Book of Occasional Services faces changes

By Sharon Tillman
Posted Jul 5, 2018

[Episcopal News Service – Austin, Texas] The Committee on Prayer Book, Liturgy and Music heard testimony July 5 on General Convention Resolution A064, which calls for the authorization of the use of the Book of Occasional Services 2018. It has been 39 years since the supplement was first published and 15 years since its last revision. These revisions have been underway since the 2012 General Convention A056 called for them.

It was the consensus of the two who testified today that the resolution to move forward with BOS, 2018 should be adopted. The Rev. Jared Cramer, who has studied the revisions extensively in his blog, Care with the Cure, said in his testimony, “There is so much good in the book we need in the Church now.”

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Even with all the positive accolades offered for the work done by the Standing Committee on Liturgy and Music over the last two trienniums to make revisions, edits, additions and even deletions to the 2003 edition, BOS 2018 is still a work in progress.

The committee is submitting three resolutions out of its subcommittee for the revisions to the Book of Occasional Services. The first one recommends that BOS 2018 be made available as a resource to the church, allowing for a digital posting of the book for use over the next triennium, with a review by SCLM ready for General Convention in 2021, before going to press with a hardcover book.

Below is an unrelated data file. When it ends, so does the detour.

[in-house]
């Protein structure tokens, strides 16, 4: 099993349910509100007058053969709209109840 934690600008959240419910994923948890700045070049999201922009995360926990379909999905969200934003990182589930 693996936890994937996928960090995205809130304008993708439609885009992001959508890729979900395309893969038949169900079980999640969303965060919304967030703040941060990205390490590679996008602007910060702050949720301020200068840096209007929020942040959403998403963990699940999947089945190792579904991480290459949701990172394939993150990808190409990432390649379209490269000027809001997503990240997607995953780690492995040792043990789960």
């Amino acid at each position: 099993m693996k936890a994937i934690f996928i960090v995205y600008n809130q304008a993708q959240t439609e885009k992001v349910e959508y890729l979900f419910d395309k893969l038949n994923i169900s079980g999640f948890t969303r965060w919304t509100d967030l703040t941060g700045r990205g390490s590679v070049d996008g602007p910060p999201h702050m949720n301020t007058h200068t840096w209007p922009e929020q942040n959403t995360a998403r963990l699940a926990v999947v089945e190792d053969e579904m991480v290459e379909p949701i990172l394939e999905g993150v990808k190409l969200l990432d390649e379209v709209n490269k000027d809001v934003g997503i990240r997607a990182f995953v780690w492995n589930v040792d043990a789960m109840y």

Deputy Jack Zamboni of New Jersey added, “It may be the time that the church no longer needs a [physical] ‘book’ of occasional services, but a digital resource. Not something with a cover.”

The committee is also submitting a resolution to review and revise specific liturgies, and one to create a position for a digital resources manager who would curate liturgical resources for the church. The second resolution contains a budget request of $325,000 over the next triennium.

Dean Benjamin Shambaugh, a deputy from Maine, said of the latter submission, “This position shows the need to move the church forward in its use of digital resources – creation, curation. The Anglican Communion does this very well already.”

– Sharon Tillman is a freelance writer with Episcopal News Service.